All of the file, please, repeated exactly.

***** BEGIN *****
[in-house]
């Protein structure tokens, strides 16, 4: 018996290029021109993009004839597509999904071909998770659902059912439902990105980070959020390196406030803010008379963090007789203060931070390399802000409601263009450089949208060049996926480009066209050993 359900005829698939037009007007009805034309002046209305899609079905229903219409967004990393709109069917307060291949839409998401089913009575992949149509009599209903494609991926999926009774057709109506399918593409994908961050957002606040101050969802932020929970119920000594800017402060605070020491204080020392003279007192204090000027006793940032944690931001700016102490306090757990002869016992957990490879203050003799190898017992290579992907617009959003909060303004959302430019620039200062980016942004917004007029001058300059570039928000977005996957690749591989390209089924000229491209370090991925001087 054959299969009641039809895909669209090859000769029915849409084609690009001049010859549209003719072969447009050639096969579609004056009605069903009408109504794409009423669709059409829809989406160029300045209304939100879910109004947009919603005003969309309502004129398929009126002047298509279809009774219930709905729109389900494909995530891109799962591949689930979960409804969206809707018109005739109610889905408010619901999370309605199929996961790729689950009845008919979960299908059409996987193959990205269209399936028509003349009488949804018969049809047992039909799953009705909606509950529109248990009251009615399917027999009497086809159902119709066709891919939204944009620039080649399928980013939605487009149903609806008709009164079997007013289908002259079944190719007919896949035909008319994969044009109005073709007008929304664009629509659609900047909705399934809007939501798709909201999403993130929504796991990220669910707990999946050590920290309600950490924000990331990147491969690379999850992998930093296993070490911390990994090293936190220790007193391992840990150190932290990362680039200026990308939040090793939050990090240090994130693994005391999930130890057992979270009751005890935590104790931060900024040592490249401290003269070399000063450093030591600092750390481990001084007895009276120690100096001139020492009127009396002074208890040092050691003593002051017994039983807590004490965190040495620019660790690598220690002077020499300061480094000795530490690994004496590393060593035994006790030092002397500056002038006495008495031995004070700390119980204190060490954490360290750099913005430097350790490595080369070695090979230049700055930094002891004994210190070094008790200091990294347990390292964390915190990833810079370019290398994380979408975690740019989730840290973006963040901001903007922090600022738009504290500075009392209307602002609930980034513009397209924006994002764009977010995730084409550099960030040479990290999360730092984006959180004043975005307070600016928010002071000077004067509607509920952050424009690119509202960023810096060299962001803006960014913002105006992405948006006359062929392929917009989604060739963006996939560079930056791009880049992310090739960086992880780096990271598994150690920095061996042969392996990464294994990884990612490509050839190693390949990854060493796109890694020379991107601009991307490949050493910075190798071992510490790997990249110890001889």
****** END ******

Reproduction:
[in-house]
């Protein structure tokens, strides 16, 4: 018996290029021109993009004839597509999904071909998770659902059912439902990105980070959020390196406030803010008379963090007789203060931070390399802000409601263009450089949208060049996926480009066209050993 359900005829698939037009007007009805034309002046209305899609079905229903219409967004990393709109069917307060291949839409998401089913009575992949149509009599209903494609991926999926009774057709109506399918593409994908961050957002606040101050969802932020929970119920000594800017402060605070020491204080020392003279007192204090000027006793940032944690931001700016102490306090757990002869016992957990490879203050003799190898017992290579992907617009959003909060303004959302430019620039200062980016942004917004007029001058300059570039928000977005996957690749591989390209089924000229491209370090991925001087 054959299969009641039809895909669209090859000769029915849409084609690009001049010859549209003719072969447009050639096969579609004056009605069903009408109504794409009423669709059409829809989406160029300045209304939100879910109004947009919603005003969309309502004129398929009126002047298509279809009774219930709905729109389900494909995530891109799962591949689930979960409804969206809707018109005739109610889905408010619901999370309605199929996961790729689950009845008919979960299908059409996987193959990205269209399936028509003349009488949804018969049809047992039909799953009705909606509950529109248990009251009615399917027999009497086809159902119709066709891919939204944009620039080649399928980013939605487009149903609806008709009164079997007013289908002259079944190719007919896949035909008319994969044009109005073709007008929304664009629509659609900047909705399934809007939501798709909201999403993130929504796991990220669910707990999946050590920290309600950490924000990331990147491969690379999850992998930093296993070490911390990994090293936190220790007193391992840990150190932290990362680039200026990308939040090793939050990090240090994130693994005391999930130890057992979270009751005890935590104790931060900024040592490249401290003269070399000063450093030591600092750390481990001084007895009276120690100096001139020492009127009396002074208890040092050691003593002051017994039983807590004490965190040495620019660790690598220690002077020499300061480094000795530490690994004496590393060593035994006790030092002397500056002038006495008495031995004070700390119980204190060490954490360290750099913005430097350790490595080369070695090979230049700055930094002891004994210190070094008790200091990294347990390292964390915190990833810079370019290398994380979408975690740019989730840290973006963040901001903007922090600022738009504290500075009392209307602002609930980034513009397209924006994002764009977010995730084409550099960030040479990290999360730092984006959180004043975005307070600016928010002071000077004067509607509920952050424009690119509202960023810096060299962001803006960014913002105006992405948006006359062929392929917009989604060739963006996939560079930056791009880049992310090739960086992880780096990271598994150690920095061996042969392996990464294994990884990612490509050839190693390949990854060493796109890694020379991107601009991307490949050493910075190798071992510490790997990249110890001889």